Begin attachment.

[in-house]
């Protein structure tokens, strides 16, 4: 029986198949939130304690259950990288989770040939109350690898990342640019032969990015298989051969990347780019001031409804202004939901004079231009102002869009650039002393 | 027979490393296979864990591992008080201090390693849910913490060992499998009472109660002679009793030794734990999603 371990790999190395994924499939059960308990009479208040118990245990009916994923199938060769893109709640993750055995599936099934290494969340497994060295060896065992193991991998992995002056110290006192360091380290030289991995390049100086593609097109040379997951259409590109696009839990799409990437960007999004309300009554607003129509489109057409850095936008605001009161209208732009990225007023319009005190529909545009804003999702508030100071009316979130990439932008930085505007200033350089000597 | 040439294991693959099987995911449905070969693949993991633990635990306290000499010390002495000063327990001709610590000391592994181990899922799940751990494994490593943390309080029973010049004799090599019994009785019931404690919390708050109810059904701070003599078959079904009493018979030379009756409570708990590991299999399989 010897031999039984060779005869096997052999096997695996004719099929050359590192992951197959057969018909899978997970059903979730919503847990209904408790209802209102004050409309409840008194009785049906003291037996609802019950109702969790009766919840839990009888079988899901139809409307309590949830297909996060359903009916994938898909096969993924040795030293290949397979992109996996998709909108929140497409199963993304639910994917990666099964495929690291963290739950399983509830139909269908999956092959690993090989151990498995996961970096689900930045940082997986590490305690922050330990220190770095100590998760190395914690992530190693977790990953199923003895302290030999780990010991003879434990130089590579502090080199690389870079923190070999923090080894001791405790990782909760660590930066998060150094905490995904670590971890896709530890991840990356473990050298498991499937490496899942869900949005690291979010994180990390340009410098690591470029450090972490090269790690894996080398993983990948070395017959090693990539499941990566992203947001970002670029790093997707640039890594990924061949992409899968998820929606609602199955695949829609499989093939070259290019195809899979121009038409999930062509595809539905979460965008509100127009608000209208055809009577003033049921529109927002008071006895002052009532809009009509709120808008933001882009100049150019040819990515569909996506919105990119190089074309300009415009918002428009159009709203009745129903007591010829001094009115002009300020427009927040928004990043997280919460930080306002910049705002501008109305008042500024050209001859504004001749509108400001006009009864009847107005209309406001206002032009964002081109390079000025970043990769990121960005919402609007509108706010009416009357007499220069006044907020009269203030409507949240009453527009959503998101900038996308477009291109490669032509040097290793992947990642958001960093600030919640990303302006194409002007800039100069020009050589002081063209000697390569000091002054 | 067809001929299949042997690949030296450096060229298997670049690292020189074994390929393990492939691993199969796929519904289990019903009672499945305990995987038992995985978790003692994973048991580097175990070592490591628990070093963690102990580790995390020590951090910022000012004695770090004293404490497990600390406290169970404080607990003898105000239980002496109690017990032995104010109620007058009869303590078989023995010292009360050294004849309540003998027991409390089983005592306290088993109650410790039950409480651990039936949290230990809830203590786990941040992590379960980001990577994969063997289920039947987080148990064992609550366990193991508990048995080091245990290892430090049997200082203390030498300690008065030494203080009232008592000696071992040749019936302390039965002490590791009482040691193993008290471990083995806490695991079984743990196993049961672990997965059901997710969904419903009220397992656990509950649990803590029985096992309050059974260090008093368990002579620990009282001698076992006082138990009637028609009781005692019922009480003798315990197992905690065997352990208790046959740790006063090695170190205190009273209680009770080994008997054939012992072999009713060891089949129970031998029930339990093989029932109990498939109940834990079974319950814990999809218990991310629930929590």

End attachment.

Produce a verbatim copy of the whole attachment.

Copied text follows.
[in-house]
């Protein structure tokens, strides 16, 4: 029986198949939130304690259950990288989770040939109350690898990342640019032969990015298989051969990347780019001031409804202004939901004079231009102002869009650039002393 | 027979490393296979864990591992008080201090390693849910913490060992499998009472109660002679009793030794734990999603 371990790999190395994924499939059960308990009479208040118990245990009916994923199938060769893109709640993750055995599936099934290494969340497994060295060896065992193991991998992995002056110290006192360091380290030289991995390049100086593609097109040379997951259409590109696009839990799409990437960007999004309300009554607003129509489109057409850095936008605001009161209208732009990225007023319009005190529909545009804003999702508030100071009316979130990439932008930085505007200033350089000597 | 040439294991693959099987995911449905070969693949993991633990635990306290000499010390002495000063327990001709610590000391592994181990899922799940751990494994490593943390309080029973010049004799090599019994009785019931404690919390708050109810059904701070003599078959079904009493018979030379009756409570708990590991299999399989 010897031999039984060779005869096997052999096997695996004719099929050359590192992951197959057969018909899978997970059903979730919503847990209904408790209802209102004050409309409840008194009785049906003291037996609802019950109702969790009766919840839990009888079988899901139809409307309590949830297909996060359903009916994938898909096969993924040795030293290949397979992109996996998709909108929140497409199963993304639910994917990666099964495929690291963290739950399983509830139909269908999956092959690993090989151990498995996961970096689900930045940082997986590490305690922050330990220190770095100590998760190395914690992530190693977790990953199923003895302290030999780990010991003879434990130089590579502090080199690389870079923190070999923090080894001791405790990782909760660590930066998060150094905490995904670590971890896709530890991840990356473990050298498991499937490496899942869900949005690291979010994180990390340009410098690591470029450090972490090269790690894996080398993983990948070395017959090693990539499941990566992203947001970002670029790093997707640039890594990924061949992409899968998820929606609602199955695949829609499989093939070259290019195809899979121009038409999930062509595809539905979460965008509100127009608000209208055809009577003033049921529109927002008071006895002052009532809009009509709120808008933001882009100049150019040819990515569909996506919105990119190089074309300009415009918002428009159009709203009745129903007591010829001094009115002009300020427009927040928004990043997280919460930080306002910049705002501008109305008042500024050209001859504004001749509108400001006009009864009847107005209309406001206002032009964002081109390079000025970043990769990121960005919402609007509108706010009416009357007499220069006044907020009269203030409507949240009453527009959503998101900038996308477009291109490669032509040097290793992947990642958001960093600030919640990303302006194409002007800039100069020009050589002081063209000697390569000091002054 | 067809001929299949042997690949030296450096060229298997670049690292020189074994390929393990492939691993199969796929519904289990019903009672499945305990995987038992995985978790003692994973048991580097175990070592490591628990070093963690102990580790995390020590951090910022000012004695770090004293404490497990600390406290169970404080607990003898105000239980002496109690017990032995104010109620007058009869303590078989023995010292009360050294004849309540003998027991409390089983005592306290088993109650410790039950409480651990039936949290230990809830203590786990941040992590379960980001990577994969063997289920039947987080148990064992609550366990193991508990048995080091245990290892430090049997200082203390030498300690008065030494203080009232008592000696071992040749019936302390039965002490590791009482040691193993008290471990083995806490695991079984743990196993049961672990997965059901997710969904419903009220397992656990509950649990803590029985096992309050059974260090008093368990002579620990009282001698076992006082138990009637028609009781005692019922009480003798315990197992905690065997352990208790046959740790006063090695170190205190009273209680009770080994008997054939012992072999009713060891089949129970031998029930339990093989029932109990498939109940834990079974319950814990999809218990991310629930929590």